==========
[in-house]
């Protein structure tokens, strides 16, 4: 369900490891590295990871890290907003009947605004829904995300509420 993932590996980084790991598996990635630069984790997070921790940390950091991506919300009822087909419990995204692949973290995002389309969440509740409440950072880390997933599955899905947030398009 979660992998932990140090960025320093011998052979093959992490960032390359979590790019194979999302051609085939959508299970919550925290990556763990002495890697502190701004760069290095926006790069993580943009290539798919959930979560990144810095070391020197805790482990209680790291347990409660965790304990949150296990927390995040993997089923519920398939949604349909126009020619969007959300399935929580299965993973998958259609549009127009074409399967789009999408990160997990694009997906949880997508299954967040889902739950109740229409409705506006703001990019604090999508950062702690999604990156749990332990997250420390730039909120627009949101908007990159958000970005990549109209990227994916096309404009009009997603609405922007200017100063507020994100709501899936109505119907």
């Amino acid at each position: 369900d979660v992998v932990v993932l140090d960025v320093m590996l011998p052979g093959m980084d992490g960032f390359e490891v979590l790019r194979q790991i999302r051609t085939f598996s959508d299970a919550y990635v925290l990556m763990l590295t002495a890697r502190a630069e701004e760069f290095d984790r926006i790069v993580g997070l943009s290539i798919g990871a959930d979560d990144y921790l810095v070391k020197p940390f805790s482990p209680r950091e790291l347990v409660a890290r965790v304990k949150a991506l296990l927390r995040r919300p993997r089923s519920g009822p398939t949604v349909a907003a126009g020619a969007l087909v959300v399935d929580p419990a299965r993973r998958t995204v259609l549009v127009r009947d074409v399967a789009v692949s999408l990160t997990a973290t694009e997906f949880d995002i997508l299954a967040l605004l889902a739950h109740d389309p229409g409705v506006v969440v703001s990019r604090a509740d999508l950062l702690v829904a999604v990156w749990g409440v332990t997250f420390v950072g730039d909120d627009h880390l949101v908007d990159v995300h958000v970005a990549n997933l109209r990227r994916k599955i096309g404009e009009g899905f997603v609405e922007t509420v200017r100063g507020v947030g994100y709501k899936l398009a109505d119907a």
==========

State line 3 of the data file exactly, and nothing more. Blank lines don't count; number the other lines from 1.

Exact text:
């Amino acid at each position: 369900d979660v992998v932990v993932l140090d960025v320093m590996l011998p052979g093959m980084d992490g960032f390359e490891v979590l790019r194979q790991i999302r051609t085939f598996s959508d299970a919550y990635v925290l990556m763990l590295t002495a890697r502190a630069e701004e760069f290095d984790r926006i790069v993580g997070l943009s290539i798919g990871a959930d979560d990144y921790l810095v070391k020197p940390f805790s482990p209680r950091e790291l347990v409660a890290r965790v304990k949150a991506l296990l927390r995040r919300p993997r089923s519920g009822p398939t949604v349909a907003a126009g020619a969007l087909v959300v399935d929580p419990a299965r993973r998958t995204v259609l549009v127009r009947d074409v399967a789009v692949s999408l990160t997990a973290t694009e997906f949880d995002i997508l299954a967040l605004l889902a739950h109740d389309p229409g409705v506006v969440v703001s990019r604090a509740d999508l950062l702690v829904a999604v990156w749990g409440v332990t997250f420390v950072g730039d909120d627009h880390l949101v908007d990159v995300h958000v970005a990549n997933l109209r990227r994916k599955i096309g404009e009009g899905f997603v609405e922007t509420v200017r100063g507020v947030g994100y709501k899936l398009a109505d119907a």